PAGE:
3. Gather the information you need to make a declaration

The customs declaration itself has many ‘data elements’ that you must complete. It’s important you have the required information about your goods to be able to complete the declaration successfully. This includes:

    • The key information about your goods and their journey, such as:
      • The origin of the goods (commonly described as the nationality of the goods)
      • The mode of transport
      • The country of dispatch
      • The port of dispatch and the port of arrival
    • You may need to enter extra data to complete a customs declaration, which you can learn more about here.

4. Decide how you’ll submit your customs declarations

You can submit declarations yourself – in house – using a system that will connect with UK Customs systems. Or you can use a third-party agent or intermediary to make a customs declaration on behalf of your business.

5. Decide when you’ll submit your customs declarations

Full import declarations can be made at the time of import. But you’ll need to make sure the customs declaration is made before your goods physically arrive at the UK border.

If eligible, you can use the BOM easement allowing for delayed declarations up to 31 December 2021. There are extra requirements when using this facility, including:

    • Submission of a Simplified Frontier Declaration or make an Entry in the Declarant’s Records at the time of import
    • Submission of a supplementary declaration within six months (175 days) from when the goods were imported.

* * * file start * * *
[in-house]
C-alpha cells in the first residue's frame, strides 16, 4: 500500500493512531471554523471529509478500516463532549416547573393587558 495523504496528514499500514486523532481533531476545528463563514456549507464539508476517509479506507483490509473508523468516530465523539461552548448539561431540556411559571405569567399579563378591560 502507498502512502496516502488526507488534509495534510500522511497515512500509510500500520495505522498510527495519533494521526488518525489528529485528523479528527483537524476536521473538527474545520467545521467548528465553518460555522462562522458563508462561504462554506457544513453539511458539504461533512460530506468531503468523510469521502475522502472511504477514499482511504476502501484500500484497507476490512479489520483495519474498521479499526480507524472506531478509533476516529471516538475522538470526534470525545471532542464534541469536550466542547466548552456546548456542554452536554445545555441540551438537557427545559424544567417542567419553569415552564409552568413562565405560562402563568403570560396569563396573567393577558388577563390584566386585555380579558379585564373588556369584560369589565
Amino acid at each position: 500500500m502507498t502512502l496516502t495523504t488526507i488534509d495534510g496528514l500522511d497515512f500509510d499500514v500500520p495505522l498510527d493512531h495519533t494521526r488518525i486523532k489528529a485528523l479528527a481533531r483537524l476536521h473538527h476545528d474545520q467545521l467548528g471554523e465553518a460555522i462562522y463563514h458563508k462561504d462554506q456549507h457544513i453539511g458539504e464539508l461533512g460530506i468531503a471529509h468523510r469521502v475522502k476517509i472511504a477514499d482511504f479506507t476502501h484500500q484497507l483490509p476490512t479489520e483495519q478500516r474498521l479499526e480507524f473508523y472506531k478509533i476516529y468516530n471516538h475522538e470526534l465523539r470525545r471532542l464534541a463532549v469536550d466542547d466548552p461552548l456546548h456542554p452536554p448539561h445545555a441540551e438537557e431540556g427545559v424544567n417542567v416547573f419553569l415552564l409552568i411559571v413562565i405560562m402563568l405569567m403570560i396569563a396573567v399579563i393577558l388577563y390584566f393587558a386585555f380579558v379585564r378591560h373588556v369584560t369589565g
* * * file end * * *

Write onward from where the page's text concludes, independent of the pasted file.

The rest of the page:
6. Other important things to remember

  • Make sure you submit your customs declarations at the right times and within the given deadlines
  • Make sure you’ve met the correct licensing requirements and registrations with all the correct Government bodies are complete for trading specific types of goods
  • Keep records of all your trade activities:
    • It’s a HMRC requirement that you keep customs records for at least four years.
    • Failure to produce your customs records upon request may lead to your business being subject to enforcement action, potential assessments and penalties.
    • You can find more information on record keeping here.

What’s the impact of non-compliance with the new laws and regulations?

Importing from EU into GB

Without a customs declaration for imported goods, goods are likely to be stopped at the border by HMRC.

If you make an import declaration but enter incorrect data, this may be identified in a post-clearance audit undertaken by HMRC, which can result in a tax assessment and in some cases penalties.

Exporting from GB into EU

All processes and documentation will need to be completed before goods can be moved to the country of destination. If these rules and processes are not followed before your goods leave the UK, your goods are likely to be held at the EU port of arrival.


* Please note, since publication of the BOM the Government has delayed the start of Stage 2 to 1 October 2021.
This publication has been written in general terms and we recommend that you obtain professional advice before acting or refraining from action on any of the contents of this publication. Deloitte LLP accepts no liability for any loss occasioned to any person acting or refraining from action as a result of any material in this publication.
Deloitte LLP is a limited liability partnership registered in England and Wales with registered number OC303675 and its registered office at 1 New Street Square, London EC4A 3HQ, United Kingdom.
Deloitte LLP is the United Kingdom affiliate of Deloitte NSE LLP, a member firm of Deloitte Touche Tohmatsu Limited, a UK private company limited by guarantee (“DTTL”). DTTL and each of its member firms are legally separate and independent entities. DTTL and Deloitte NSE LLP do not provide services to clients. Please click here to learn more about our global network of member firms.